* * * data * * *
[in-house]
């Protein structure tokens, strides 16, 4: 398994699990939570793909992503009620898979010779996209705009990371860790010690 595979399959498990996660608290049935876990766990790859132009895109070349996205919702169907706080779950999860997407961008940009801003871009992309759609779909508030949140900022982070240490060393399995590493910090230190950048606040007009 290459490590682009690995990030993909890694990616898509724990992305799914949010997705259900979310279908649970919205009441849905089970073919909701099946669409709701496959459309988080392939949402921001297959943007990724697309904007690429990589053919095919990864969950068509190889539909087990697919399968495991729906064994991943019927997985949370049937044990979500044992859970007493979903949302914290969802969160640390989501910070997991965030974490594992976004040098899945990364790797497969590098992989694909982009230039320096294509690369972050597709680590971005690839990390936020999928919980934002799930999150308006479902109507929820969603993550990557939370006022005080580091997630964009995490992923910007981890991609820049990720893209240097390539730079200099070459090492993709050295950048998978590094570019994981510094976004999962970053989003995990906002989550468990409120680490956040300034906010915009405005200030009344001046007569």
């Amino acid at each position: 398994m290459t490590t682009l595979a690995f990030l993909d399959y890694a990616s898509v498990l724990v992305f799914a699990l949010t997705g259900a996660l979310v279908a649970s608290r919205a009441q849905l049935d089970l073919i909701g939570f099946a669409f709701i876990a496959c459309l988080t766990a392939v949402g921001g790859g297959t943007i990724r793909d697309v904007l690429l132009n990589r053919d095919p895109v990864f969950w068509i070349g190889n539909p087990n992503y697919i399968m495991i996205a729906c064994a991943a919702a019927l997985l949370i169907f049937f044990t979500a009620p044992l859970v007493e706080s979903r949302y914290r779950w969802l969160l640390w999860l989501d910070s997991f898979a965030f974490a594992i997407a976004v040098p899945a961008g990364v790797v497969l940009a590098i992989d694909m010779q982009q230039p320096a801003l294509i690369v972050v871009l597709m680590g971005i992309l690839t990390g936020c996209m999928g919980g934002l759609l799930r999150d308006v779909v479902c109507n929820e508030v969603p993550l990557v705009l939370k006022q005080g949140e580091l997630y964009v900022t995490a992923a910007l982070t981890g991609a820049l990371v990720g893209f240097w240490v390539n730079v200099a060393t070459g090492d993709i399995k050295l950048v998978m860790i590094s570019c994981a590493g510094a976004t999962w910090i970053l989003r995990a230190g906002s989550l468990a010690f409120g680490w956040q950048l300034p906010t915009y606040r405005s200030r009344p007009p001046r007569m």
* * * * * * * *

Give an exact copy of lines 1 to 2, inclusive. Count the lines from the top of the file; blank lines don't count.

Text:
[in-house]
């Protein structure tokens, strides 16, 4: 398994699990939570793909992503009620898979010779996209705009990371860790010690 595979399959498990996660608290049935876990766990790859132009895109070349996205919702169907706080779950999860997407961008940009801003871009992309759609779909508030949140900022982070240490060393399995590493910090230190950048606040007009 290459490590682009690995990030993909890694990616898509724990992305799914949010997705259900979310279908649970919205009441849905089970073919909701099946669409709701496959459309988080392939949402921001297959943007990724697309904007690429990589053919095919990864969950068509190889539909087990697919399968495991729906064994991943019927997985949370049937044990979500044992859970007493979903949302914290969802969160640390989501910070997991965030974490594992976004040098899945990364790797497969590098992989694909982009230039320096294509690369972050597709680590971005690839990390936020999928919980934002799930999150308006479902109507929820969603993550990557939370006022005080580091997630964009995490992923910007981890991609820049990720893209240097390539730079200099070459090492993709050295950048998978590094570019994981510094976004999962970053989003995990906002989550468990409120680490956040300034906010915009405005200030009344001046007569």